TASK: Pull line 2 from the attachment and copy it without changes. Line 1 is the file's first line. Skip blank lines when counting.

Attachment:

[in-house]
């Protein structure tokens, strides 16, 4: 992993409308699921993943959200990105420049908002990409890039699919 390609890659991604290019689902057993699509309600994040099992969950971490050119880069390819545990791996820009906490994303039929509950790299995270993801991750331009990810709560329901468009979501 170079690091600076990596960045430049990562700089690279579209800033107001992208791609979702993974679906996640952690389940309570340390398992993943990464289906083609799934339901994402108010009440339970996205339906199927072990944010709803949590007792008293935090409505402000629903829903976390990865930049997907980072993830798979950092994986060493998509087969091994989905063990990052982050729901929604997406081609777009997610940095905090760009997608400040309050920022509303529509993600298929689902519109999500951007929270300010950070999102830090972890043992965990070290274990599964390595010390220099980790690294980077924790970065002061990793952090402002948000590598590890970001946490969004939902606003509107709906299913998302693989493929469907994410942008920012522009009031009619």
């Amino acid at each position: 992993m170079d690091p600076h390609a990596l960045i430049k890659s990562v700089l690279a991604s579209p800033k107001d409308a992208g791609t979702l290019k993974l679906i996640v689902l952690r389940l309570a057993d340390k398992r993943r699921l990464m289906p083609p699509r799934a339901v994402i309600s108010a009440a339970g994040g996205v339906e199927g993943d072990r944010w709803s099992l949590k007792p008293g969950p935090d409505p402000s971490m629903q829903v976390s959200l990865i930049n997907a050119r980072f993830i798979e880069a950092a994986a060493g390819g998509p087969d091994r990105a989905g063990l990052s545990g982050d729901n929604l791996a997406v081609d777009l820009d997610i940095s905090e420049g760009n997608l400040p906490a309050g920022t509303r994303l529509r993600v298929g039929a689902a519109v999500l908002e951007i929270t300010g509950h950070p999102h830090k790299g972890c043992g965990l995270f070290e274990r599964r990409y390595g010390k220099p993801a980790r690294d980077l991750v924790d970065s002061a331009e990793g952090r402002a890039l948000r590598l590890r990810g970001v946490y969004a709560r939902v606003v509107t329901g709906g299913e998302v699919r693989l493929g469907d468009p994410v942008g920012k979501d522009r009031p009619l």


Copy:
């Protein structure tokens, strides 16, 4: 992993409308699921993943959200990105420049908002990409890039699919 390609890659991604290019689902057993699509309600994040099992969950971490050119880069390819545990791996820009906490994303039929509950790299995270993801991750331009990810709560329901468009979501 170079690091600076990596960045430049990562700089690279579209800033107001992208791609979702993974679906996640952690389940309570340390398992993943990464289906083609799934339901994402108010009440339970996205339906199927072990944010709803949590007792008293935090409505402000629903829903976390990865930049997907980072993830798979950092994986060493998509087969091994989905063990990052982050729901929604997406081609777009997610940095905090760009997608400040309050920022509303529509993600298929689902519109999500951007929270300010950070999102830090972890043992965990070290274990599964390595010390220099980790690294980077924790970065002061990793952090402002948000590598590890970001946490969004939902606003509107709906299913998302693989493929469907994410942008920012522009009031009619």